The humble nutmeg is the last move a player wants to be used against them on the football pitch.
While it’s undeniably embarrassing to be nutmegged, fans love to rally behind players and applaud their team for doing the deed. However, people are only realising why the classic trick is called ‘a nutmeg.’
And who could forget the banners emblazoned with ‘Luis Suarez could nutmeg a Mermaid’ back when he played for Liverpool?
Other players who have made the move their own include Eden Hazard, Ronaldinho and Tobin Heath.
Performing a nutmeg looks easy enough, right? All a player has to do is kick the ball through the legs of their opponents.
However, this trick takes serious skill. And while lots of football fans are familiar with the nutmeg, some are only starting to realise why the timeless move shares its name with ground spice.
According to The Guardian, one of the original claims made is that the skill gets its name from 1940s Cockney rhyming slang.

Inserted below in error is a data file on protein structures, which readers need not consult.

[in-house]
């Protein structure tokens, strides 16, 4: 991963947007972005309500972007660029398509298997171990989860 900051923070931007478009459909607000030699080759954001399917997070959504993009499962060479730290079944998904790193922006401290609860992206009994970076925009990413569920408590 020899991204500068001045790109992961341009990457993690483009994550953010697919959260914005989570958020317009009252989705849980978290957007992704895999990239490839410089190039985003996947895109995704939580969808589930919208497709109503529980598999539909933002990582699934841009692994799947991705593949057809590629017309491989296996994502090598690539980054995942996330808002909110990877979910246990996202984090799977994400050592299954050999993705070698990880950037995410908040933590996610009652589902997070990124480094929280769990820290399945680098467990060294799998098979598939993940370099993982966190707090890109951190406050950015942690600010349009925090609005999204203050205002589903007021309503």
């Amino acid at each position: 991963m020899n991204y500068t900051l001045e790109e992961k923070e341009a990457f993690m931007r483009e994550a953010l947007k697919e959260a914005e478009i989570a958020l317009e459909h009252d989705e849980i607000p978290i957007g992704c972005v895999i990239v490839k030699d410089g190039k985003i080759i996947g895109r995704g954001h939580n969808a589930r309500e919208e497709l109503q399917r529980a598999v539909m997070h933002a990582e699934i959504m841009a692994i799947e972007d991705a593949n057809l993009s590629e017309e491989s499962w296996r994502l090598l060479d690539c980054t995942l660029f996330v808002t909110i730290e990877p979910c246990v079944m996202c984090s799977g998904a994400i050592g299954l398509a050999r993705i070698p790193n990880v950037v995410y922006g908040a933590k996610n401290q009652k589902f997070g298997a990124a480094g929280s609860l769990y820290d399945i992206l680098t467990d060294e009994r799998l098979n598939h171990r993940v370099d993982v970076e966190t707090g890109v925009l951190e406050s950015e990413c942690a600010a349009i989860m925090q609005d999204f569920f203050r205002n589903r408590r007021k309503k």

It’s thought that nutmegs means ‘legs’. However, the author of ‘Football Talk — The Language And Folklore Of The World’s Greatest Game’, Peter Seddon, doesn’t agree.
In his 2004 book, he explains that the origins of ‘nutmegging’ directly relate to the transportation and trade of nutmeg in the 1800s.
“Nutmegs were such a valuable commodity that unscrupulous exporters were to pull a fast one by mixing a helping of wooden replicas into the sacks being shipped to England,” Seddon writes.
“Being nutmegged soon came to imply stupidity on the part of the duped victim and cleverness on the part of the trickster.”
Seddon also discusses ‘nutmegged’ being listed in the Oxford English Dictionary. There, the meaning reads, “Arising in the 1870s which in Victorian slang came to mean ‘to be tricked or deceived, especially in a manner which makes the victim look foolish’.”
While the direct origin is still unknown, it hasn’t stopped the nutmeg from becoming a fan-favourite move. However, not everyone enjoys a nutmeg — especially players.
“I remember in training once we're doing one-on-ones he [Cole] nutmegged me and obviously all the boys took the p*** out of me. The next minute I smashed him and that was it.”
“He just had to take that,” Dicks continued. “He was a young lad, I was the captain and I just said to him, ‘Don’t ever do that again… Luckily enough back then you could kick [players] so if I got the chance I’d let them have it. Most wingers if you kicked them properly, they didn’t come back. But if you didn’t get them, I’d be struggling for the rest of the game.”